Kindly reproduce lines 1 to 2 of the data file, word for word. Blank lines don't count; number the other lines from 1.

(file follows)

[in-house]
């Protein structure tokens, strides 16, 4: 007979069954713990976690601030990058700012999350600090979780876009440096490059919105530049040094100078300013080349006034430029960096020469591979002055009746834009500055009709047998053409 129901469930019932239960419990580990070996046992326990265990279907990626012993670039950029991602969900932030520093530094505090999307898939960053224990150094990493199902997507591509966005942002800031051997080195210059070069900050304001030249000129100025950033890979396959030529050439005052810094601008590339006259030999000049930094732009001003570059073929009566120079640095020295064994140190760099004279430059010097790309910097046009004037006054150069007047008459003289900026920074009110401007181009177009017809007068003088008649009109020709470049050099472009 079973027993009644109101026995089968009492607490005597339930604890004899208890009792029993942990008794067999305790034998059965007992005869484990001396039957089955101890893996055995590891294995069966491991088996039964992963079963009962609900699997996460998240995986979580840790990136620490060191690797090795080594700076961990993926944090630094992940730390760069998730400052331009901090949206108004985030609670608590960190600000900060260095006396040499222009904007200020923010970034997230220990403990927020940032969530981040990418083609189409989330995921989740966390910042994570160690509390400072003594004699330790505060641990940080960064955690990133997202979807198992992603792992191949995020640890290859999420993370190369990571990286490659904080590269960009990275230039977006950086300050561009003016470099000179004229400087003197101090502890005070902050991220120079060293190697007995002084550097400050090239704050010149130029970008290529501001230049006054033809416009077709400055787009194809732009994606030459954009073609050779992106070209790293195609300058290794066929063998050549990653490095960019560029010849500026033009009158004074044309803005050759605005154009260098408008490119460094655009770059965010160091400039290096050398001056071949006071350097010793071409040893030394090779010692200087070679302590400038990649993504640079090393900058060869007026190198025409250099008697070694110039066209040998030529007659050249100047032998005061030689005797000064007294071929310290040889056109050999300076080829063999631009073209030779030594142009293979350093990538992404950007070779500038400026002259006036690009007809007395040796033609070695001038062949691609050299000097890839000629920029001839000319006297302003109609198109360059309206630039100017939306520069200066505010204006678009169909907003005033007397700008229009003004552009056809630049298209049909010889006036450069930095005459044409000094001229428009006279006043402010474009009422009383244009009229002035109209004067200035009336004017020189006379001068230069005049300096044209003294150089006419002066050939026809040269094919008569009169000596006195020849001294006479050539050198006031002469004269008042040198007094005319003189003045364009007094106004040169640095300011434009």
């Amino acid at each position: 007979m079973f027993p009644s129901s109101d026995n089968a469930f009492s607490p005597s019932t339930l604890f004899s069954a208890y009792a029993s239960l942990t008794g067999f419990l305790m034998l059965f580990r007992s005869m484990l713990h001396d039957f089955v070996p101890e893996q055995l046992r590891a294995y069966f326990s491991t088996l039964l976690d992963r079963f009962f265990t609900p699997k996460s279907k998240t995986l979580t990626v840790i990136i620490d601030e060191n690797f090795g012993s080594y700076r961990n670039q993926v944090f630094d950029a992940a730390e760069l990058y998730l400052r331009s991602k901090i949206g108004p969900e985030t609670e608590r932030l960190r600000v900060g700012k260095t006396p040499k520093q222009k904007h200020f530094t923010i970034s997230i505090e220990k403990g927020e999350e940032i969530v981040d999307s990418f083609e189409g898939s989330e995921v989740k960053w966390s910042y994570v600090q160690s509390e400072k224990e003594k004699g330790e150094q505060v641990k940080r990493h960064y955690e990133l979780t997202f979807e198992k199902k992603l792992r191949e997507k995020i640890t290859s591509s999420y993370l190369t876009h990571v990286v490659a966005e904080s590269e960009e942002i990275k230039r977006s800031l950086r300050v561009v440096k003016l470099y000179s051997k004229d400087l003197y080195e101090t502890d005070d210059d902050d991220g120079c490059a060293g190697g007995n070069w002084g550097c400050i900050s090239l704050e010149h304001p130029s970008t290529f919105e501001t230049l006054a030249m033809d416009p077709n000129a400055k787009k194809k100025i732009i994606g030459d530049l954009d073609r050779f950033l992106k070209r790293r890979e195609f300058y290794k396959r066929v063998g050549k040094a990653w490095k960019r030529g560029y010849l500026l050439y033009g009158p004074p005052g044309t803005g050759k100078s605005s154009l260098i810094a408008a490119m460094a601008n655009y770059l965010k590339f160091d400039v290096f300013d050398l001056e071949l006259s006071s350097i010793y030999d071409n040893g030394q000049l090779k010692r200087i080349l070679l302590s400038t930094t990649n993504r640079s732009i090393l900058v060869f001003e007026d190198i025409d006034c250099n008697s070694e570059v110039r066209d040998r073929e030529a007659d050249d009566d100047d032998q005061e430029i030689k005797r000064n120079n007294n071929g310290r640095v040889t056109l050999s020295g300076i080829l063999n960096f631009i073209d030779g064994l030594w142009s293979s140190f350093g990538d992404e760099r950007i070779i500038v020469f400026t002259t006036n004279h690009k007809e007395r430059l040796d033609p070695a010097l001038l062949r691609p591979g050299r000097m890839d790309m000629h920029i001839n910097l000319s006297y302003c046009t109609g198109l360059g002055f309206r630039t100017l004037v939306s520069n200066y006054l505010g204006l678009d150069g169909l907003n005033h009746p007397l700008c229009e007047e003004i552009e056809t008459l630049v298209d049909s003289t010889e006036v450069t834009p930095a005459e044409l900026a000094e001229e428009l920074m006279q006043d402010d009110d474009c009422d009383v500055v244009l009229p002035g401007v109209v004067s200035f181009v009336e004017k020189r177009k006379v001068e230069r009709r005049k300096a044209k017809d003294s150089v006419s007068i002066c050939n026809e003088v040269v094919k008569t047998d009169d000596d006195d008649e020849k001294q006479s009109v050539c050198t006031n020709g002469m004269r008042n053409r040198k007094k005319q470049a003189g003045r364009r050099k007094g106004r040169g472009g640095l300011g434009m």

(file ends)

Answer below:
[in-house]
């Protein structure tokens, strides 16, 4: 007979069954713990976690601030990058700012999350600090979780876009440096490059919105530049040094100078300013080349006034430029960096020469591979002055009746834009500055009709047998053409 129901469930019932239960419990580990070996046992326990265990279907990626012993670039950029991602969900932030520093530094505090999307898939960053224990150094990493199902997507591509966005942002800031051997080195210059070069900050304001030249000129100025950033890979396959030529050439005052810094601008590339006259030999000049930094732009001003570059073929009566120079640095020295064994140190760099004279430059010097790309910097046009004037006054150069007047008459003289900026920074009110401007181009177009017809007068003088008649009109020709470049050099472009 079973027993009644109101026995089968009492607490005597339930604890004899208890009792029993942990008794067999305790034998059965007992005869484990001396039957089955101890893996055995590891294995069966491991088996039964992963079963009962609900699997996460998240995986979580840790990136620490060191690797090795080594700076961990993926944090630094992940730390760069998730400052331009901090949206108004985030609670608590960190600000900060260095006396040499222009904007200020923010970034997230220990403990927020940032969530981040990418083609189409989330995921989740966390910042994570160690509390400072003594004699330790505060641990940080960064955690990133997202979807198992992603792992191949995020640890290859999420993370190369990571990286490659904080590269960009990275230039977006950086300050561009003016470099000179004229400087003197101090502890005070902050991220120079060293190697007995002084550097400050090239704050010149130029970008290529501001230049006054033809416009077709400055787009194809732009994606030459954009073609050779992106070209790293195609300058290794066929063998050549990653490095960019560029010849500026033009009158004074044309803005050759605005154009260098408008490119460094655009770059965010160091400039290096050398001056071949006071350097010793071409040893030394090779010692200087070679302590400038990649993504640079090393900058060869007026190198025409250099008697070694110039066209040998030529007659050249100047032998005061030689005797000064007294071929310290040889056109050999300076080829063999631009073209030779030594142009293979350093990538992404950007070779500038400026002259006036690009007809007395040796033609070695001038062949691609050299000097890839000629920029001839000319006297302003109609198109360059309206630039100017939306520069200066505010204006678009169909907003005033007397700008229009003004552009056809630049298209049909010889006036450069930095005459044409000094001229428009006279006043402010474009009422009383244009009229002035109209004067200035009336004017020189006379001068230069005049300096044209003294150089006419002066050939026809040269094919008569009169000596006195020849001294006479050539050198006031002469004269008042040198007094005319003189003045364009007094106004040169640095300011434009």